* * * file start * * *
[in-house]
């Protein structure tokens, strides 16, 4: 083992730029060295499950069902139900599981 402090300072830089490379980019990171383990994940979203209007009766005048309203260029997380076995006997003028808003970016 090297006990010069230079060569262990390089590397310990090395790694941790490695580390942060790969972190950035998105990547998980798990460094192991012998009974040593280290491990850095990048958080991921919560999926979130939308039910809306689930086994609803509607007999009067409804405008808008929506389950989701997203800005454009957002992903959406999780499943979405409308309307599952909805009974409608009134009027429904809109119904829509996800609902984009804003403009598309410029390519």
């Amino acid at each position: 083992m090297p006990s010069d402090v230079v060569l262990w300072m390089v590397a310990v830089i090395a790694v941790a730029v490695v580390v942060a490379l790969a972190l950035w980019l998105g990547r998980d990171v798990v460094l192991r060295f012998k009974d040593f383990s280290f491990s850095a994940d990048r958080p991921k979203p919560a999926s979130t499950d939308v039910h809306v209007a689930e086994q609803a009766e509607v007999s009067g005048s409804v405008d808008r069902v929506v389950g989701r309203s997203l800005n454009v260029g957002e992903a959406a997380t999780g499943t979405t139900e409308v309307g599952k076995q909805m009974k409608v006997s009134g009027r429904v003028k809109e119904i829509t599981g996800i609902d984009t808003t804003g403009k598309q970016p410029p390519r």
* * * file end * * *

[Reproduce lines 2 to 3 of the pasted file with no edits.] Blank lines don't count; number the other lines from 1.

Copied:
């Protein structure tokens, strides 16, 4: 083992730029060295499950069902139900599981 402090300072830089490379980019990171383990994940979203209007009766005048309203260029997380076995006997003028808003970016 090297006990010069230079060569262990390089590397310990090395790694941790490695580390942060790969972190950035998105990547998980798990460094192991012998009974040593280290491990850095990048958080991921919560999926979130939308039910809306689930086994609803509607007999009067409804405008808008929506389950989701997203800005454009957002992903959406999780499943979405409308309307599952909805009974409608009134009027429904809109119904829509996800609902984009804003403009598309410029390519």
């Amino acid at each position: 083992m090297p006990s010069d402090v230079v060569l262990w300072m390089v590397a310990v830089i090395a790694v941790a730029v490695v580390v942060a490379l790969a972190l950035w980019l998105g990547r998980d990171v798990v460094l192991r060295f012998k009974d040593f383990s280290f491990s850095a994940d990048r958080p991921k979203p919560a999926s979130t499950d939308v039910h809306v209007a689930e086994q609803a009766e509607v007999s009067g005048s409804v405008d808008r069902v929506v389950g989701r309203s997203l800005n454009v260029g957002e992903a959406a997380t999780g499943t979405t139900e409308v309307g599952k076995q909805m009974k409608v006997s009134g009027r429904v003028k809109e119904i829509t599981g996800i609902d984009t808003t804003g403009k598309q970016p410029p390519r």